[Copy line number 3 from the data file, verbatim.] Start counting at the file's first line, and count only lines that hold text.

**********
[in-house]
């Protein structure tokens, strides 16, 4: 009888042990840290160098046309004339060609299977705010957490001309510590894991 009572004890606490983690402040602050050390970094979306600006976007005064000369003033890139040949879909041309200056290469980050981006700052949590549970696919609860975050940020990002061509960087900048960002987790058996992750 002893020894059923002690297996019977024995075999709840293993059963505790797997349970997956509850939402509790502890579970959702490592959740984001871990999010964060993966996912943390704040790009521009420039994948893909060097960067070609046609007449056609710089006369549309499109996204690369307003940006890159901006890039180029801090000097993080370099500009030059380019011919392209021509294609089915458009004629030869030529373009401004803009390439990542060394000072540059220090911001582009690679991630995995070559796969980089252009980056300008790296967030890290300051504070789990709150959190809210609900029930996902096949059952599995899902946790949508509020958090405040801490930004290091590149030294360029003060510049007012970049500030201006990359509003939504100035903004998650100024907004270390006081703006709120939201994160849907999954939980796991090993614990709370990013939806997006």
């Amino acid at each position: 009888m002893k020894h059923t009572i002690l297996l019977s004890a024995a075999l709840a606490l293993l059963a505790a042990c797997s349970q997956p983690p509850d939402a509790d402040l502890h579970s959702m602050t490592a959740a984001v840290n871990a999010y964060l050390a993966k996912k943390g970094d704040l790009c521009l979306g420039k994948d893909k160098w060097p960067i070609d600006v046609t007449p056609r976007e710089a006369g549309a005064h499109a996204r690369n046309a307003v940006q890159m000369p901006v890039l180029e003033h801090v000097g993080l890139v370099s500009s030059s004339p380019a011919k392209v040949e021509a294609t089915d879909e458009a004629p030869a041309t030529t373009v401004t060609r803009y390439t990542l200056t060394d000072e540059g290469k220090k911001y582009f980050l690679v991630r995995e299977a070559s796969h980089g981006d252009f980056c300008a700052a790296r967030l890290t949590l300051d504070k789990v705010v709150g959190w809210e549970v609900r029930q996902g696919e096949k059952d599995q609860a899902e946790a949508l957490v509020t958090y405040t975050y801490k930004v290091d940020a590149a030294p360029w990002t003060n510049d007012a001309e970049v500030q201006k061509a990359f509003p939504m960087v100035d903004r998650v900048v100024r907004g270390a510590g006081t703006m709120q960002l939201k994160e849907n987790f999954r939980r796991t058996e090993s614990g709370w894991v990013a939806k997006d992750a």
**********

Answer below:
């Amino acid at each position: 009888m002893k020894h059923t009572i002690l297996l019977s004890a024995a075999l709840a606490l293993l059963a505790a042990c797997s349970q997956p983690p509850d939402a509790d402040l502890h579970s959702m602050t490592a959740a984001v840290n871990a999010y964060l050390a993966k996912k943390g970094d704040l790009c521009l979306g420039k994948d893909k160098w060097p960067i070609d600006v046609t007449p056609r976007e710089a006369g549309a005064h499109a996204r690369n046309a307003v940006q890159m000369p901006v890039l180029e003033h801090v000097g993080l890139v370099s500009s030059s004339p380019a011919k392209v040949e021509a294609t089915d879909e458009a004629p030869a041309t030529t373009v401004t060609r803009y390439t990542l200056t060394d000072e540059g290469k220090k911001y582009f980050l690679v991630r995995e299977a070559s796969h980089g981006d252009f980056c300008a700052a790296r967030l890290t949590l300051d504070k789990v705010v709150g959190w809210e549970v609900r029930q996902g696919e096949k059952d599995q609860a899902e946790a949508l957490v509020t958090y405040t975050y801490k930004v290091d940020a590149a030294p360029w990002t003060n510049d007012a001309e970049v500030q201006k061509a990359f509003p939504m960087v100035d903004r998650v900048v100024r907004g270390a510590g006081t703006m709120q960002l939201k994160e849907n987790f999954r939980r796991t058996e090993s614990g709370w894991v990013a939806k997006d992750a």